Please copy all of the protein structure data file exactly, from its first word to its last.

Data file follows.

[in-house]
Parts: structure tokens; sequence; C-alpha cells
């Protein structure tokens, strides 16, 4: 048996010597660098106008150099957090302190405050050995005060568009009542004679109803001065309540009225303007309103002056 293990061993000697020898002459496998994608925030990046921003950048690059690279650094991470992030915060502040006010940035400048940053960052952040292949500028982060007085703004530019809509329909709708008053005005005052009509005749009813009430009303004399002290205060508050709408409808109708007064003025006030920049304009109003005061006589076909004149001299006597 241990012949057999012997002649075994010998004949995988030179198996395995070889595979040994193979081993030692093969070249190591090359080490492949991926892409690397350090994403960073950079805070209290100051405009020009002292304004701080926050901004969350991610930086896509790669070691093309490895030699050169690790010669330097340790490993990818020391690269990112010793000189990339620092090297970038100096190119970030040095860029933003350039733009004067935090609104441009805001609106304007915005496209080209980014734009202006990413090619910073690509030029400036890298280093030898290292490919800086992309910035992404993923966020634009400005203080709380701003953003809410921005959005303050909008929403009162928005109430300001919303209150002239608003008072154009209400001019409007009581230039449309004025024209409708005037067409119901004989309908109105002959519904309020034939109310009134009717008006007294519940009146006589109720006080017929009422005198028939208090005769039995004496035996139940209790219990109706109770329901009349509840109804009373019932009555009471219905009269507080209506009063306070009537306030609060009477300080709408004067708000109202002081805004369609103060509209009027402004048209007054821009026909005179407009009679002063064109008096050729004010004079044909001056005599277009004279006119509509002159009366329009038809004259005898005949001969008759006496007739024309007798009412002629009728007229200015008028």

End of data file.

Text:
[in-house]
Parts: structure tokens; sequence; C-alpha cells
């Protein structure tokens, strides 16, 4: 048996010597660098106008150099957090302190405050050995005060568009009542004679109803001065309540009225303007309103002056 293990061993000697020898002459496998994608925030990046921003950048690059690279650094991470992030915060502040006010940035400048940053960052952040292949500028982060007085703004530019809509329909709708008053005005005052009509005749009813009430009303004399002290205060508050709408409808109708007064003025006030920049304009109003005061006589076909004149001299006597 241990012949057999012997002649075994010998004949995988030179198996395995070889595979040994193979081993030692093969070249190591090359080490492949991926892409690397350090994403960073950079805070209290100051405009020009002292304004701080926050901004969350991610930086896509790669070691093309490895030699050169690790010669330097340790490993990818020391690269990112010793000189990339620092090297970038100096190119970030040095860029933003350039733009004067935090609104441009805001609106304007915005496209080209980014734009202006990413090619910073690509030029400036890298280093030898290292490919800086992309910035992404993923966020634009400005203080709380701003953003809410921005959005303050909008929403009162928005109430300001919303209150002239608003008072154009209400001019409007009581230039449309004025024209409708005037067409119901004989309908109105002959519904309020034939109310009134009717008006007294519940009146006589109720006080017929009422005198028939208090005769039995004496035996139940209790219990109706109770329901009349509840109804009373019932009555009471219905009269507080209506009063306070009537306030609060009477300080709408004067708000109202002081805004369609103060509209009027402004048209007054821009026909005179407009009679002063064109008096050729004010004079044909001056005599277009004279006119509509002159009366329009038809004259005898005949001969008759006496007739024309007798009412002629009728007229200015008028």